Artificial intelligence and machine learning are stirring as much of a concern about job security as they are steering efficient outcome strategies. The debate on investing in a human workforce compared to technological innovations and disruptions in an ongoing one. A recent survey conducted by Wells Fargo/Gallup Investor and Retirement Optimism Index shows that 84 percent of investors would rather depend on the human touchpoint of financial advisors than rely on automated investment technologies.
For the past five years, the GCC and Middle East countries have been increasingly focused on adopting new technologies, and regional companies have been at the forefront of this change. However, there is a need to evaluate whether new technologies and apps are effectively meeting customer needs and whether businesses need to find a balance between human resources and digitalization. The Top CEO Conference & Awards 2019 held at the Al Areen Palace and Spa in Bahrain addressed these concerns at a panel discussion titled “The Human Factor and Tech Innovation”.
“The most important discussion of the day is humanity … All of these things are fine – technology, AI, and data – all of this is relevant. Yet, this is not going to define our future. Our future is going to be defined by trust, ethics, humanity, and empathy. You can have Fintech, but if you don’t have compliance and ethics, nothing will work. You can have biotechnological breakthroughs and live 200 years, but if you don’t have a moral compass, nothing will work,” said Tariq Qureishy, Futurist, Founder, and CEO of MAD Talks.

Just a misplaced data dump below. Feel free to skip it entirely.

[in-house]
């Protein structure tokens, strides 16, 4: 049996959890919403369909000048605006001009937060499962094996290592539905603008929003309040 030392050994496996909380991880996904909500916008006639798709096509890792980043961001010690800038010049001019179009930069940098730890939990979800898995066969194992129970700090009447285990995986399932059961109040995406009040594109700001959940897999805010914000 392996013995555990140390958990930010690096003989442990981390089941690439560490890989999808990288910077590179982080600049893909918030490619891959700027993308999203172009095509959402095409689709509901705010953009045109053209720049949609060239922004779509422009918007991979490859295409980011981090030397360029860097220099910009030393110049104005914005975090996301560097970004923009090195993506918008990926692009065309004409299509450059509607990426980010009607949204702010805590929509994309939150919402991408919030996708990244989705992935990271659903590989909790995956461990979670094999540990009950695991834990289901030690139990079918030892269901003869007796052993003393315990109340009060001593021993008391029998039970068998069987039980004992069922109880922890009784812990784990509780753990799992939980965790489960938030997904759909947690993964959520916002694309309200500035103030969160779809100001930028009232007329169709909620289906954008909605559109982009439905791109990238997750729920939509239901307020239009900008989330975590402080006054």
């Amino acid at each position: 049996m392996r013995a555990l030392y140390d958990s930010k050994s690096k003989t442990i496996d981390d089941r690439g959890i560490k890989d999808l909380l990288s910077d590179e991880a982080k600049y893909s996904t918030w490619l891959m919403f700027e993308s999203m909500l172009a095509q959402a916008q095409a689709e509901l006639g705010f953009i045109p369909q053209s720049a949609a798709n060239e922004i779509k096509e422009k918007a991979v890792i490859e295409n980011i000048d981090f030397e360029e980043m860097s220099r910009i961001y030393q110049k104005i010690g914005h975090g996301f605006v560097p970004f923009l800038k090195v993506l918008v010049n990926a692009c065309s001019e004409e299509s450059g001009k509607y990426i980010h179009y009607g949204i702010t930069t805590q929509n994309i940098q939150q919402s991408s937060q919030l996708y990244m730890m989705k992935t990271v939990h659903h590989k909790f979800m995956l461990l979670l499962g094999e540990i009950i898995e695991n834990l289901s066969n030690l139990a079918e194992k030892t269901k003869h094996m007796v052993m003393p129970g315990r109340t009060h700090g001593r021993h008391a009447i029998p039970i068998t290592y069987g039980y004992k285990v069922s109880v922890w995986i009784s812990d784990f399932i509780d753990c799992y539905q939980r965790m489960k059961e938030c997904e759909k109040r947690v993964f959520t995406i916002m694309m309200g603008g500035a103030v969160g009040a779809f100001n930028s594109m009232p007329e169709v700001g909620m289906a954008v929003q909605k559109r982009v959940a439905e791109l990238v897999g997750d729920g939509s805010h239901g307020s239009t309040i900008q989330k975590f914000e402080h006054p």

By the year 2025, more than 75 percent of the global workforce is going to comprise of millennials. This is a generation that invests highly on experience and is commonly believed to have higher attrition levels. Yet, a majority of the world’s spending is going to be done by people who are aged 50 and older. “Ignore them at your own peril,” warns Tariq Qureishy.
Another major trend affecting investment around the world is climate change. From volatility in oil prices, to investments redirecting into renewables, and a push for diversification in the Middle East, the energy sector – that has long dictated global business hegemony – is witnessing a major shift. “If we continue on the same trajectory … geographies will break down,” Tariq Qureishy said, calling for actionable ideation and implementation of eco-friendly initiatives.
“Whatever brought you to this point doesn’t take you into the future,” said Tariq Qureishy in the context of continuous learning, adapting, and being open to implementing innovation. “The future looks complicated, very complex. There is an abundance of opportunity,” he remarked while addressing a score of topics from the potential benefits of 3D printing, blockchain, digital immortality to genome sequencing and more.
“In reality, for businesses to be successful – first, we need to be customer-focused and then, we need to spend massive amounts in research and development,” said Jorge Sebastiao, CTO Eco-system at Huawei Technologies.
“This is one of the biggest challenge that we’ll have to face in the future – wherein our teams, our companies, even our business models will continue to evolve every day. There is no such thing as the long-term or 10-year planning any longer. We need to be ready for much more agile thinking, and need to be ready to re-engineer ourselves, our skills and our businesses,” said Xavier Anglada, Managing Director – Accenture Digital Lead in the Middle East, North Africa, and Turkey.